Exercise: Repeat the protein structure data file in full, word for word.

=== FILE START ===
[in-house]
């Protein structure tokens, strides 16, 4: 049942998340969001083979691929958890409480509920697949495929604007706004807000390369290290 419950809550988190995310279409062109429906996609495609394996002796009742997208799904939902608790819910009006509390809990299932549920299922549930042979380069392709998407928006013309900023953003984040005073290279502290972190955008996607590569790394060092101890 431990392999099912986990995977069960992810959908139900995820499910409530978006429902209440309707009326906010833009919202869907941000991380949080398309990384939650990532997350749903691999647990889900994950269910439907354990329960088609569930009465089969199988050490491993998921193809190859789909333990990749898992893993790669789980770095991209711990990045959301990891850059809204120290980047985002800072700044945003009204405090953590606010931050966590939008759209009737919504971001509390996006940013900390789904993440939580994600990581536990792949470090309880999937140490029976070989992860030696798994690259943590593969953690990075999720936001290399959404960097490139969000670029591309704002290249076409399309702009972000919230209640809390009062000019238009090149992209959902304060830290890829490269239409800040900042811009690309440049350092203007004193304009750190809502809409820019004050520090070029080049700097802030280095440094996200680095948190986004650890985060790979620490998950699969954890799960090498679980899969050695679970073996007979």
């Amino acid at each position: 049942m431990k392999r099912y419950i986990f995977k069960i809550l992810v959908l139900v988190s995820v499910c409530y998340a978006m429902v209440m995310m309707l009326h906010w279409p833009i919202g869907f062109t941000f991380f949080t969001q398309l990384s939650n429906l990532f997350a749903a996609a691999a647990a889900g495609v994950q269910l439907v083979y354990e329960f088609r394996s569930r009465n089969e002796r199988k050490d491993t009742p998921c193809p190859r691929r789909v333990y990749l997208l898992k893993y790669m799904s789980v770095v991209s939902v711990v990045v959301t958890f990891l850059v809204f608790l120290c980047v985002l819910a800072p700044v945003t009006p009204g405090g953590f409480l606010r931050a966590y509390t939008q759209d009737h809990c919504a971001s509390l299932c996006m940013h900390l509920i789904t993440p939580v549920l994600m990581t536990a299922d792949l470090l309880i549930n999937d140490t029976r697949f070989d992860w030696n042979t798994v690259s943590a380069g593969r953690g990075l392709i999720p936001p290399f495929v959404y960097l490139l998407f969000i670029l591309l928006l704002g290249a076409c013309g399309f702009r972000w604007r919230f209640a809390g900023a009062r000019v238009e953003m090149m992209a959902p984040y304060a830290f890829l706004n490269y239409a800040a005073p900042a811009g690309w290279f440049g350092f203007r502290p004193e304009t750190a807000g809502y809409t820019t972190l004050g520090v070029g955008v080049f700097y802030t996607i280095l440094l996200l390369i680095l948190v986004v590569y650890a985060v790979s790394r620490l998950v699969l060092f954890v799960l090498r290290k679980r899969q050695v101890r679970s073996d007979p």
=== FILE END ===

[in-house]
């Protein structure tokens, strides 16, 4: 049942998340969001083979691929958890409480509920697949495929604007706004807000390369290290 419950809550988190995310279409062109429906996609495609394996002796009742997208799904939902608790819910009006509390809990299932549920299922549930042979380069392709998407928006013309900023953003984040005073290279502290972190955008996607590569790394060092101890 431990392999099912986990995977069960992810959908139900995820499910409530978006429902209440309707009326906010833009919202869907941000991380949080398309990384939650990532997350749903691999647990889900994950269910439907354990329960088609569930009465089969199988050490491993998921193809190859789909333990990749898992893993790669789980770095991209711990990045959301990891850059809204120290980047985002800072700044945003009204405090953590606010931050966590939008759209009737919504971001509390996006940013900390789904993440939580994600990581536990792949470090309880999937140490029976070989992860030696798994690259943590593969953690990075999720936001290399959404960097490139969000670029591309704002290249076409399309702009972000919230209640809390009062000019238009090149992209959902304060830290890829490269239409800040900042811009690309440049350092203007004193304009750190809502809409820019004050520090070029080049700097802030280095440094996200680095948190986004650890985060790979620490998950699969954890799960090498679980899969050695679970073996007979």
């Amino acid at each position: 049942m431990k392999r099912y419950i986990f995977k069960i809550l992810v959908l139900v988190s995820v499910c409530y998340a978006m429902v209440m995310m309707l009326h906010w279409p833009i919202g869907f062109t941000f991380f949080t969001q398309l990384s939650n429906l990532f997350a749903a996609a691999a647990a889900g495609v994950q269910l439907v083979y354990e329960f088609r394996s569930r009465n089969e002796r199988k050490d491993t009742p998921c193809p190859r691929r789909v333990y990749l997208l898992k893993y790669m799904s789980v770095v991209s939902v711990v990045v959301t958890f990891l850059v809204f608790l120290c980047v985002l819910a800072p700044v945003t009006p009204g405090g953590f409480l606010r931050a966590y509390t939008q759209d009737h809990c919504a971001s509390l299932c996006m940013h900390l509920i789904t993440p939580v549920l994600m990581t536990a299922d792949l470090l309880i549930n999937d140490t029976r697949f070989d992860w030696n042979t798994v690259s943590a380069g593969r953690g990075l392709i999720p936001p290399f495929v959404y960097l490139l998407f969000i670029l591309l928006l704002g290249a076409c013309g399309f702009r972000w604007r919230f209640a809390g900023a009062r000019v238009e953003m090149m992209a959902p984040y304060a830290f890829l706004n490269y239409a800040a005073p900042a811009g690309w290279f440049g350092f203007r502290p004193e304009t750190a807000g809502y809409t820019t972190l004050g520090v070029g955008v080049f700097y802030t996607i280095l440094l996200l390369i680095l948190v986004v590569y650890a985060v790979s790394r620490l998950v699969l060092f954890v799960l090498r290290k679980r899969q050695v101890r679970s073996d007979p």